In the field of microbiology, being able to effectively identity bacteria from a given sample is indeed of vital importance. To further expound, in relation to medical applications, the identification of bacteria from clinical samples is essential in order to determine whether the treatment being given or to be given for an infection would indeed be effective (Crowley, 2010). In relation to this, if the pathogenic bacteria have not been appropriately identified then it would be logical to assume that the disease would not be effectively treated let alone the possibility of further worsening the patient’s health.
Furthermore, if antibiotics are mistakenly administered due to errors in identification, then it would be possible that resistance might be developed as one of the most undesirable effects (Crowley, 2010). Therefore, it is not difficult to realize that gaining the knowledge as well as the basic capability to uncover the identity of unknown bacteria, as accomplished throughout this exercise, is without doubt an important pursuit associated with a myriad of substantial applications especially in the field of healthcare.
Methods Two unknown bacterial samples, respectively labeled as Unknown 1 and 3, have been identified through the use of sequential steps ranging from staining procedures to tests for metabolic capabilities. In particular, the exercise has been completed throughout a span of seven weeks. The initial step, accomplished during the first week, was to isolate pure cultures from both unknown samples. Such a step was important in order to obtain colonies for use in the next procedures as well as to characterize the morphological aspects of the samples’ culture.
During the second and third week of the experiment or exercise, gram staining was done after having successfully observed the pure cultures of each unknown sample. Of course, gram staining is an important step in the process of identification as it determines whether a given sample is either gram positive or gram negative, hence limiting the possible identities of the bacteria (Crowley, 2010).
Afterwards, in the two weeks that followed, selective/differential media have been utilized, wherein each unknown have been inoculated in. In particular, media such as Mannitol Salt Agar (MSA), Phenylethyl Alcohol Agar (PEA), Blood Agar, Starch Agar, DNase with Methyl Green Agar, Eosin Methylene Blue (EMB) Agar, Endo Agar, MacConkey Agar, and Deoxycholate (DOC) Agar. Subsequently, after having observed the growth of the unknown samples in the aforesaid media, additional tests have been done.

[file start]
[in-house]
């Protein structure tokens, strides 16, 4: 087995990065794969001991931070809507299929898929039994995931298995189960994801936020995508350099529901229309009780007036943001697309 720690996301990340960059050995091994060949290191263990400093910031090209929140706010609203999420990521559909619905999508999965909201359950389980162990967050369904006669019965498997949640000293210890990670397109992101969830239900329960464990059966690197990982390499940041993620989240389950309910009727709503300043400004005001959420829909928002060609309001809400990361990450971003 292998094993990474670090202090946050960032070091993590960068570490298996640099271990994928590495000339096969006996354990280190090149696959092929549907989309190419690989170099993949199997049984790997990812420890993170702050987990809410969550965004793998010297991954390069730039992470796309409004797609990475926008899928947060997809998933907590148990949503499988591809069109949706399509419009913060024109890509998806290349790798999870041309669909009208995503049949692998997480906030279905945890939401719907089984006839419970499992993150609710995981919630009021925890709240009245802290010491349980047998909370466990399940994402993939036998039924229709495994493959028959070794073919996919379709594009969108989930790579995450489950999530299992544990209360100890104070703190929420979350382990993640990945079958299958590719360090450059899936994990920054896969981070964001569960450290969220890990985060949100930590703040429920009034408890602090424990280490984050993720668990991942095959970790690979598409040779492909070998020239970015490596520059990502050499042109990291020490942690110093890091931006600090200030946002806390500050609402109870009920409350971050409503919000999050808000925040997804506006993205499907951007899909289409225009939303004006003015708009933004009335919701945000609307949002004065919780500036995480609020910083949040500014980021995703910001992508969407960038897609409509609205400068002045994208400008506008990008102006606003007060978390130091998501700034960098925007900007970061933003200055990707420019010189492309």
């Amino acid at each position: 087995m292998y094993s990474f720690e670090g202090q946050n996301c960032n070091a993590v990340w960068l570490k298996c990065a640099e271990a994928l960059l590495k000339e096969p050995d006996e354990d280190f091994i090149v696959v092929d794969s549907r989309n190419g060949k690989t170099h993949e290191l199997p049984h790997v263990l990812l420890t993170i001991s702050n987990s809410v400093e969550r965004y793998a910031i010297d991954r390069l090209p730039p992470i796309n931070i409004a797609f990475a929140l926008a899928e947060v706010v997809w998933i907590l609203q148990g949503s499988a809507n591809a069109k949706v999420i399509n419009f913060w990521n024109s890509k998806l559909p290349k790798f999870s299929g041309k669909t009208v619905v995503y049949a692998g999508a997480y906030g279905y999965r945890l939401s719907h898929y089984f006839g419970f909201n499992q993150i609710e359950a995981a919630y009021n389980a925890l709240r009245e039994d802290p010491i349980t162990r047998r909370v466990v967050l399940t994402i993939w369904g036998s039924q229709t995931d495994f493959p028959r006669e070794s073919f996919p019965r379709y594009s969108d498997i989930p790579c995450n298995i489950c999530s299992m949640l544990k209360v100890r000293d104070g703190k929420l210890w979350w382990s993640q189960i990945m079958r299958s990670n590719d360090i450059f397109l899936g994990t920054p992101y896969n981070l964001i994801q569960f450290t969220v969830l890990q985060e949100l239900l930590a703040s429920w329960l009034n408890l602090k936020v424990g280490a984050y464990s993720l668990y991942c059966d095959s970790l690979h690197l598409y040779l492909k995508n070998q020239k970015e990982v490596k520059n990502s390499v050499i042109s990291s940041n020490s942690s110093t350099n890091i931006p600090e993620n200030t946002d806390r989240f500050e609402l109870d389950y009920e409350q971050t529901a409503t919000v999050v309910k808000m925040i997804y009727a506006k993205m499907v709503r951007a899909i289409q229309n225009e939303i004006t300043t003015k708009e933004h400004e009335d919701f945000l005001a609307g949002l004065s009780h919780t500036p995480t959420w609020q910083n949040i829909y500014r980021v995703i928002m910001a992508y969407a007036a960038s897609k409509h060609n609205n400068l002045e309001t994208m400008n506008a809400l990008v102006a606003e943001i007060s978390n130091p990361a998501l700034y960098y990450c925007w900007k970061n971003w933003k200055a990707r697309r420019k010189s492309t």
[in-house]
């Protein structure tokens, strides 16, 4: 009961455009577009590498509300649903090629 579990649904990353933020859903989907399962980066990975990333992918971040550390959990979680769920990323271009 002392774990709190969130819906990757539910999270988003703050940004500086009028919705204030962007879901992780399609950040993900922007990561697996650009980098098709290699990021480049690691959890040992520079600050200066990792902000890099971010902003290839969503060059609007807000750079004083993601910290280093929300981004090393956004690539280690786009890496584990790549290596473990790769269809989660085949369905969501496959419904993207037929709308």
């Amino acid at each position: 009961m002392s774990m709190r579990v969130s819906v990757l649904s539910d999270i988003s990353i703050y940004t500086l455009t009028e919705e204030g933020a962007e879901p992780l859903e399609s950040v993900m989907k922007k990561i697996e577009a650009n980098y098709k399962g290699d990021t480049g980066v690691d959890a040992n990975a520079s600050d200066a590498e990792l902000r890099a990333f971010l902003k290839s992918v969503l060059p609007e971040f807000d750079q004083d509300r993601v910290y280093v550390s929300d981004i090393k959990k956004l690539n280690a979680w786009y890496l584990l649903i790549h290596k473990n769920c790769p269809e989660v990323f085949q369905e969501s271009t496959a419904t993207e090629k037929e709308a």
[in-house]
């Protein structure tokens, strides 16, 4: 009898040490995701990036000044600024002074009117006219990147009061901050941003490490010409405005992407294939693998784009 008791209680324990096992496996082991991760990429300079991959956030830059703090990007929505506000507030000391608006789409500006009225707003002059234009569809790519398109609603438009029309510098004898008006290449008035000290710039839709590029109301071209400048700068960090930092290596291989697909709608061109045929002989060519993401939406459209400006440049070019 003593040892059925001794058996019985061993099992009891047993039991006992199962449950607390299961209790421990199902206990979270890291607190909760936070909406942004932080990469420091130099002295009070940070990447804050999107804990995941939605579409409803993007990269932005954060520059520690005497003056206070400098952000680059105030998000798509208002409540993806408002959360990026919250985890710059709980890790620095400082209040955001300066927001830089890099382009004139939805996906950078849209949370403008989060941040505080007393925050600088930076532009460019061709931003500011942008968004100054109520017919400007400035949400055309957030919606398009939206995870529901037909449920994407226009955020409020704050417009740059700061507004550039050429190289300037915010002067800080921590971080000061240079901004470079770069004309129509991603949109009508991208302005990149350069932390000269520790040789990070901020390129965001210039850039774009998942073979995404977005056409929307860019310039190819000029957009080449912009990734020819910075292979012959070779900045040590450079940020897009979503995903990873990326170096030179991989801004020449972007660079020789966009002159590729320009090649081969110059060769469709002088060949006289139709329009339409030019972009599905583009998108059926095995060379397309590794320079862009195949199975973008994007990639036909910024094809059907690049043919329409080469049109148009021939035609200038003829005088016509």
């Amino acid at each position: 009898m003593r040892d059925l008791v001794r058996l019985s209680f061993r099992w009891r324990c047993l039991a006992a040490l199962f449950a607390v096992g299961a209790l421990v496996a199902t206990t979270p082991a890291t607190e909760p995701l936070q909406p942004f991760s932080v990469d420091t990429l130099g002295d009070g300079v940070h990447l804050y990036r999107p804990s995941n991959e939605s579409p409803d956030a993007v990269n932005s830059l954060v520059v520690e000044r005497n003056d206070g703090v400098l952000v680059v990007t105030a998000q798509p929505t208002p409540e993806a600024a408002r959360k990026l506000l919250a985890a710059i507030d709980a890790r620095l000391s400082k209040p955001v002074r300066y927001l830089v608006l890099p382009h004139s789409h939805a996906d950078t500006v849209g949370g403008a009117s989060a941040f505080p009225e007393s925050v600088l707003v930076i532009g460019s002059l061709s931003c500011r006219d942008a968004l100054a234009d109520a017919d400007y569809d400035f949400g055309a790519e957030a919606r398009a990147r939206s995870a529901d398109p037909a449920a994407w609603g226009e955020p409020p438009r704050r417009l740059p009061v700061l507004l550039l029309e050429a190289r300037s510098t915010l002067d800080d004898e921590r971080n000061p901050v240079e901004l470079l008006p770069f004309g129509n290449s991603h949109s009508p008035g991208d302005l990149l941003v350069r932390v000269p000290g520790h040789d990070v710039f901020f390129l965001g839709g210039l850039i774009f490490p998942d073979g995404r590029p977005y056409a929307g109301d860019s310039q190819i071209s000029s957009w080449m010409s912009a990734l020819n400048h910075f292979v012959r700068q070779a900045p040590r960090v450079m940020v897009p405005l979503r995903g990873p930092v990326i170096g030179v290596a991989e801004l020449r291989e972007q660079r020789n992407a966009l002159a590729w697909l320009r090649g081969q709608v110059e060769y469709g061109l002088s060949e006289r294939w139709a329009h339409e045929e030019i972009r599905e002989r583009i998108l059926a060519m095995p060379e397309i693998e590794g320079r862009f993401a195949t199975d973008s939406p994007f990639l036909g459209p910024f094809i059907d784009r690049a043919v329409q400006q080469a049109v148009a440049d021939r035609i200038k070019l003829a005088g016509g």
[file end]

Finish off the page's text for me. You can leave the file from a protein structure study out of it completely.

The metabolic tests, which were done throughout the final two weeks of the exercise, include Methyl Red and Voges-Proskauer (VP), Phenylalanine Deaminase (PD), Sulfide Indole Motility (SIM), Citrate, Catalase, Phenol Red Sugar, Urease, as well as Triple Sugar Iron (TSI). The use of the media and tests delineated above is vital in determining the identity of the samples. Bergey’s Manual of Determinative Bacteriology requires the information derived from such, so as to characterize the sample and narrow down the possible choices. Of course, the use of the aforesaid book in such a manner would be the final phase of identification.
Assuming that the most if not all results gained from the differential/selective media as well as metabolic tests are indeed accurate, then it would be appropriate to assume that the identity of the unknown samples gained through the use of Bergey’s Manual of Determinative Bacteriology would be accurate and reliable as well. As a side note, it would be ideal to highlight the fact that not all possible bacteria have been considered in the identification of the unknowns since it has been indicated that the provided list in the laboratory manual contains the potential the identities.
Results In order to present the information gained throughout the aforesaid steps, two tables have been created one for each unknown bacteria being tested and identified. Of course, this would be an essential step in providing a clear means of evaluating the main results of the exercise, and have allowed for an efficient means of cross-checking with the Bergey’s Manual of Determinative Bacteriology. Table 1 below delineates the main results gained regarding Unknown 1.
Aside from being determined to be a gram negative, it has been established that subjecting Unknown 1 to tests or means of differentiation such as PEA, Hemolysis, Urease Hydrolysis, Mannitol, DNA Hydrolysis, MR, and Catalase all results in a positive. In contrast, negative results have been achieved from Amylase, VP, PD, H2S, and Citrate. Without doubt, it is also important to highlight an important insight gained through microscopy. Specifically, it has been determined that Unknown 1 is cocci.
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